In recent decades, German research on nanomaterials and new, innovative materials has been widely expanded by material safety aspects. European initiatives also pay significant attention to this: both the European Union (EU) Green Deal, and the Chemicals Strategy for Sustainability (CSS) aim to create a sustainable, climate-neutral economy with sustainable and safe chemicals and products, while better protecting human health and the environment. The focus is on fostering innovation while addressing global challenges.
The Safe-by-Design (SbD) strategy for nanomaterials and innovative materials is one approach to address precisely these challenges (see also Spotlight Research of November 2021). Risks to humans and the environment should ideally be identified, assessed, and reduced on an early stage of the development process. The European Horizon 2020 project NanoRegII also deals with safe-by-design and is the first project that has now conducted a practical test of the safe-by-design concept. The NanoRegII safe-by-design strategy was implemented at six companies. The experience gained was then evaluated and guidelines for practical implementation of the safe-by-design strategy for the future were developed. In addition to being informative, the guidelines also contain several tools that are intended to help identify risks at an early stage. This should enable an assessment at each step in the innovation process as to whether the innovation should be continued and, if so, which safe-by-design measures need to be further applied to reduce uncertainties. The guidelines thus offer a first approach that can be adapted by each company to its specific requirements for innovation.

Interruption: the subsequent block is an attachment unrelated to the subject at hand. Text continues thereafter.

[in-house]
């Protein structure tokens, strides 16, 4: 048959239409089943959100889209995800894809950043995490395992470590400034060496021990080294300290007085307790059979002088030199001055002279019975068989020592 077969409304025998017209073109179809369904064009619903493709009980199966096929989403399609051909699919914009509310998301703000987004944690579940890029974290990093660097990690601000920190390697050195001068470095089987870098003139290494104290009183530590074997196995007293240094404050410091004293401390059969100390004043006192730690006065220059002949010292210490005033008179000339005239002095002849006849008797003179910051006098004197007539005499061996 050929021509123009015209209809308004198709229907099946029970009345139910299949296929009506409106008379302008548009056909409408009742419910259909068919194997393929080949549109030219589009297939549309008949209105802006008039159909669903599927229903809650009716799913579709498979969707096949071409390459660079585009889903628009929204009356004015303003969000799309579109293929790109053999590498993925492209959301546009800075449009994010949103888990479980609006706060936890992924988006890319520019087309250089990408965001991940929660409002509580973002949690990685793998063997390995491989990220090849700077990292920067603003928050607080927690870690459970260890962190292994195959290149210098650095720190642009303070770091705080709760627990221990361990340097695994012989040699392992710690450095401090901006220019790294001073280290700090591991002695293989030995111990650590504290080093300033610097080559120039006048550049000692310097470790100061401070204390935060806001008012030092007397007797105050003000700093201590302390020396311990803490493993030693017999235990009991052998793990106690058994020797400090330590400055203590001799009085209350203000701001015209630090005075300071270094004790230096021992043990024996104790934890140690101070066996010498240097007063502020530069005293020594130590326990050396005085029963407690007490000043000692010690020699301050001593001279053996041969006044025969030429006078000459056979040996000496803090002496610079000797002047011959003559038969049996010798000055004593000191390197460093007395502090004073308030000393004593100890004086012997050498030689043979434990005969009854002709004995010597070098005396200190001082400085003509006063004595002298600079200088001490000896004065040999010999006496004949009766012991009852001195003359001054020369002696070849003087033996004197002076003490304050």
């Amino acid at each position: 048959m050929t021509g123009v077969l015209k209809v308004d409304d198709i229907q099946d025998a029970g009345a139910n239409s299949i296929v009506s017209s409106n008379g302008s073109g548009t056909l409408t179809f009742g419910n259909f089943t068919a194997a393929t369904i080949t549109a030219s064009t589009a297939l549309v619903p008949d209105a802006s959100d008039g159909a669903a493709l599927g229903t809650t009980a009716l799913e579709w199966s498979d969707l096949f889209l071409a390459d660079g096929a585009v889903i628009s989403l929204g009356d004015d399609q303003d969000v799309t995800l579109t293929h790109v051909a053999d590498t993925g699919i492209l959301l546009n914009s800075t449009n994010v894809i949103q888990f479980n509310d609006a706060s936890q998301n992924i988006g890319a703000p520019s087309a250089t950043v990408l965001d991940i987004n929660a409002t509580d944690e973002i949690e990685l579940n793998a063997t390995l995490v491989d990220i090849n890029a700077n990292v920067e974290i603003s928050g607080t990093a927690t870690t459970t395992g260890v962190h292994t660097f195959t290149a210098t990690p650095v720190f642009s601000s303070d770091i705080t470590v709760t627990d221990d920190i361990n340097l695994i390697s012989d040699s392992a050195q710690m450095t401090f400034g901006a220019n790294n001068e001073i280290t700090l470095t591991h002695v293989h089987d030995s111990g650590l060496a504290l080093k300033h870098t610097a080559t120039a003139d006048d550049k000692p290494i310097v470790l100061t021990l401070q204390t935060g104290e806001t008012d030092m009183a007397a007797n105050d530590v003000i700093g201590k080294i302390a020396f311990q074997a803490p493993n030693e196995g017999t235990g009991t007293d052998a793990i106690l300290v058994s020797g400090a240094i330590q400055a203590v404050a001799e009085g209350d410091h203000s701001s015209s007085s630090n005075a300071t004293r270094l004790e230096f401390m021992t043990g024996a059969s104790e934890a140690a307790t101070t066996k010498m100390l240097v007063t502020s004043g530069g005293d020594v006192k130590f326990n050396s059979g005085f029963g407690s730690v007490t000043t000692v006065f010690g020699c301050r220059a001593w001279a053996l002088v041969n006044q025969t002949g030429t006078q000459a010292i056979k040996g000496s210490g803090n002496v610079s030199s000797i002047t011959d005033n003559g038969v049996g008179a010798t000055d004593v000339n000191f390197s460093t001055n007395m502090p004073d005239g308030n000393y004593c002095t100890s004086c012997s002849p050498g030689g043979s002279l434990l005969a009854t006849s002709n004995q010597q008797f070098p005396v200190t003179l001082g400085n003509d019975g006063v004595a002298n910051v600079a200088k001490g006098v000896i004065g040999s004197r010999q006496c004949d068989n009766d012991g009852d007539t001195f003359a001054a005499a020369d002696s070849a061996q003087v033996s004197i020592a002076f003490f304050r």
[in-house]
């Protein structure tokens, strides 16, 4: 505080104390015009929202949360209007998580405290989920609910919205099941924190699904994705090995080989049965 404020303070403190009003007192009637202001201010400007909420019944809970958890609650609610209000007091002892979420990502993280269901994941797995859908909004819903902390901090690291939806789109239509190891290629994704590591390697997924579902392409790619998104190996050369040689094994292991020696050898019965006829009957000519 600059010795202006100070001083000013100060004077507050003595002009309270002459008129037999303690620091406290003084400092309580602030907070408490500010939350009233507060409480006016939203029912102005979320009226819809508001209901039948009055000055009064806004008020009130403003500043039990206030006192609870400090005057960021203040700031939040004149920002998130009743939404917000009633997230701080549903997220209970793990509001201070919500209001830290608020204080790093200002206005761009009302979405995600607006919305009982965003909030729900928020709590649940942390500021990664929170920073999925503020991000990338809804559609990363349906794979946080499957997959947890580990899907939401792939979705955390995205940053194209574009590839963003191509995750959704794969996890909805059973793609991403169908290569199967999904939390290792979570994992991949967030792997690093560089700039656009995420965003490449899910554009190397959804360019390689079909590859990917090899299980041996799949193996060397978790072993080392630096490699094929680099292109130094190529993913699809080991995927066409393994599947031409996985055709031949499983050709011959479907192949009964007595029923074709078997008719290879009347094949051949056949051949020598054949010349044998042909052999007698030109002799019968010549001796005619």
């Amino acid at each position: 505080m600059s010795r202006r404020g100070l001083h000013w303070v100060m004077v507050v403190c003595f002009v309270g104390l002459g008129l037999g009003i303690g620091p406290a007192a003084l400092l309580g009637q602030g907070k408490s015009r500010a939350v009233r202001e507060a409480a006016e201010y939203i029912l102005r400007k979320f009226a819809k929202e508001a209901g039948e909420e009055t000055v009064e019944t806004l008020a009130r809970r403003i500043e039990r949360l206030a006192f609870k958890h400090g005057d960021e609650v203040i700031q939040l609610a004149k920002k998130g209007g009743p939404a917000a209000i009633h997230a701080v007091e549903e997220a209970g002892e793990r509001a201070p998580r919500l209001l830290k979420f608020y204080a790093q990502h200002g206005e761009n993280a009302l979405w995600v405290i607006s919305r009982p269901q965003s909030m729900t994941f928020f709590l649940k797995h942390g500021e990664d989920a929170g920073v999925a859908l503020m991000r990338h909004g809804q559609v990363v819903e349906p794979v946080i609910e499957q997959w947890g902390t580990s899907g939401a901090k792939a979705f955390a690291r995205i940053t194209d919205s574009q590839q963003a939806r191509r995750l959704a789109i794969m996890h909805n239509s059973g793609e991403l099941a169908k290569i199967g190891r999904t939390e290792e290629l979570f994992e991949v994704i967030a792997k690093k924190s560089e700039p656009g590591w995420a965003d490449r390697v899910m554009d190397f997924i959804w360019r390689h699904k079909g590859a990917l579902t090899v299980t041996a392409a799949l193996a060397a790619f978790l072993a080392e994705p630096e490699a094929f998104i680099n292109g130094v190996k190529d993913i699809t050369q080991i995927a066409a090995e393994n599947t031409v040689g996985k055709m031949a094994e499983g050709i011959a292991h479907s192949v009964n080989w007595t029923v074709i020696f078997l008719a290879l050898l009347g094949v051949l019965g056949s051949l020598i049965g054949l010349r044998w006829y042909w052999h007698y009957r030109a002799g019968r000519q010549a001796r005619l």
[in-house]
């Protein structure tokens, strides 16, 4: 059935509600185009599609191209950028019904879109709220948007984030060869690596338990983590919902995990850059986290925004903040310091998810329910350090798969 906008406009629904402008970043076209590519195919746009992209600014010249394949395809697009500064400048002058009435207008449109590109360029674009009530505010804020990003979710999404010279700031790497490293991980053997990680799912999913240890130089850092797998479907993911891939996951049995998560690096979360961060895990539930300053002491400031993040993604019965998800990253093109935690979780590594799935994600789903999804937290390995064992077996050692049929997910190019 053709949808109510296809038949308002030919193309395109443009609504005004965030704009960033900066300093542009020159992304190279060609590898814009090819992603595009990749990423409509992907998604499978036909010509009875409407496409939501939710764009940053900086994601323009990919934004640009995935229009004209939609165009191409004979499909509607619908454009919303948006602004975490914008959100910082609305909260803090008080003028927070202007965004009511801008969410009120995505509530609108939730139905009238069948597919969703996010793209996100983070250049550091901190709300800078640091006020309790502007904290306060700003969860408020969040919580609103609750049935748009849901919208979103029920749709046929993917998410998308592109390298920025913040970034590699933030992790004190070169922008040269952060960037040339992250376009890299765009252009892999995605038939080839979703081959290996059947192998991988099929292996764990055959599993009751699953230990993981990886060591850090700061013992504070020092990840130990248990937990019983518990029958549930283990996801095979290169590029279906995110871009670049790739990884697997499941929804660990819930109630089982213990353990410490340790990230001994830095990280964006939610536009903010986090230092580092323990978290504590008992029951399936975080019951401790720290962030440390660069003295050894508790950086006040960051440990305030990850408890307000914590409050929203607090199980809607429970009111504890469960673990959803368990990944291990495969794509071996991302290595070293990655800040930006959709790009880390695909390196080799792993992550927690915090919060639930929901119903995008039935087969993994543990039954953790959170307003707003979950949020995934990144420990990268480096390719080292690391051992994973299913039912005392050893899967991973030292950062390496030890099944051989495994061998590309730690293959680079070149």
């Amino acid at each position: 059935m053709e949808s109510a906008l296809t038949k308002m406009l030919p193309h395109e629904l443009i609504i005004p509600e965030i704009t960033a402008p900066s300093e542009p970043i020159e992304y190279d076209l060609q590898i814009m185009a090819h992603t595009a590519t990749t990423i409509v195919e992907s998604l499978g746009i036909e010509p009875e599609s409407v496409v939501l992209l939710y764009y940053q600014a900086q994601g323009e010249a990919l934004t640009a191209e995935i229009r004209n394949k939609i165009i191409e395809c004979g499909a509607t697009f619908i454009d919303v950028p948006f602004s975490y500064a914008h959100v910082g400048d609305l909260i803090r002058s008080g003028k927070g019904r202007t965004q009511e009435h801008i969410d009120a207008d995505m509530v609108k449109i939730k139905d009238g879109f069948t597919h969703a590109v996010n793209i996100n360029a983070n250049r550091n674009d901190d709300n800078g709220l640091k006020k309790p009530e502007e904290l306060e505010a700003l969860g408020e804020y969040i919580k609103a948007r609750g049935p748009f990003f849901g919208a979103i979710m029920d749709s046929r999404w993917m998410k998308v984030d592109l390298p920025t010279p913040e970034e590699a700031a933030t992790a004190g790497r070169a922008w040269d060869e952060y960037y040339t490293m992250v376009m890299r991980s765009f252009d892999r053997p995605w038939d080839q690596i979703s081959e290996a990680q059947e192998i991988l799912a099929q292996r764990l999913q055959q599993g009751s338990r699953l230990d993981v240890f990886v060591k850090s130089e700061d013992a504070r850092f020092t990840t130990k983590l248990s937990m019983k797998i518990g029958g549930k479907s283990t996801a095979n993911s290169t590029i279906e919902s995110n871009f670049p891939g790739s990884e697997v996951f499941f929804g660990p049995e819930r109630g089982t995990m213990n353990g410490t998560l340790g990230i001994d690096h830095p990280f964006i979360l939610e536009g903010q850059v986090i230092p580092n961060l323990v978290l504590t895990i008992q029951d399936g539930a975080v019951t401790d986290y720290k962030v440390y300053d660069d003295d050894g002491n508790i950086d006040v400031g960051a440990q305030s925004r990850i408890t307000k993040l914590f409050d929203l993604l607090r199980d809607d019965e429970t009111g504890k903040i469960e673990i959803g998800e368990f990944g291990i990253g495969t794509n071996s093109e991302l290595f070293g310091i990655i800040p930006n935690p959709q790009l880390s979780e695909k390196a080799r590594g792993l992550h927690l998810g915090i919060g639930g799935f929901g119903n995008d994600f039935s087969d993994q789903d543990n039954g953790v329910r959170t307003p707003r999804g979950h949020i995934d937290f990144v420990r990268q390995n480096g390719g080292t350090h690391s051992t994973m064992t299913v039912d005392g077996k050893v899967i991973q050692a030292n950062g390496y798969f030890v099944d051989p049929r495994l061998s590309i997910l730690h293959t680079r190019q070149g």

Sánchez Jiménez, A. et al 2022 Safe(r) by design guidelines for the nanotechnology industry. NanoImpact 25, 100385.
Spotlight September: A methodology for the automatic evaluation of data quality and completeness of nanomaterials for risk assessment purposes
This paper describes a method for automatically assessing the quality and completeness of nanosafety data for the purpose of risk assessment. Steps to develop the methodology for assessing data completeness and the methodology for assessing quality are presented. The methodology is tailored to physicochemical and hazard (meta) data, but can also be configured with appropriate […]Read more
Spotlight December 2022: Fighting tumors with micro robots
When we, the DaNa team as operators of the website nanopartikel.info, write about nanobots, i.e. nanometre-sized machines, we point out that these machines belong to science fiction, may even remain a utopia – i.e. never realisable. On the significantly larger micro-scale, however, small machines are conceivable that could help in the therapy of diseases, e.g. […]Read more
Spotlight March 2023: How can photovoltaics be made safe and sustainable?
Conventional photovoltaic systems often have only low efficiency, i.e. only a fraction of the solar energy is converted into electrical energy and made usable. For this reason, research is being conducted into innovative materials that can significantly increase the energy yield and thus also enable more electrical energy to be generated from renewable sources. However, […]Read more
Spotlight August 2021: Towards FAIR nanosafety data
In August we would like to present a paper on FAIR data. The paper published in Nature Nanotechnology in June 2021 summarises the challenges and provides recommendations for the efficient reuse of nanosafety data in line with the recently established FAIR guiding principles: findable, accessible, interoperable and reusable. This article summarises the know-how on the […]Read more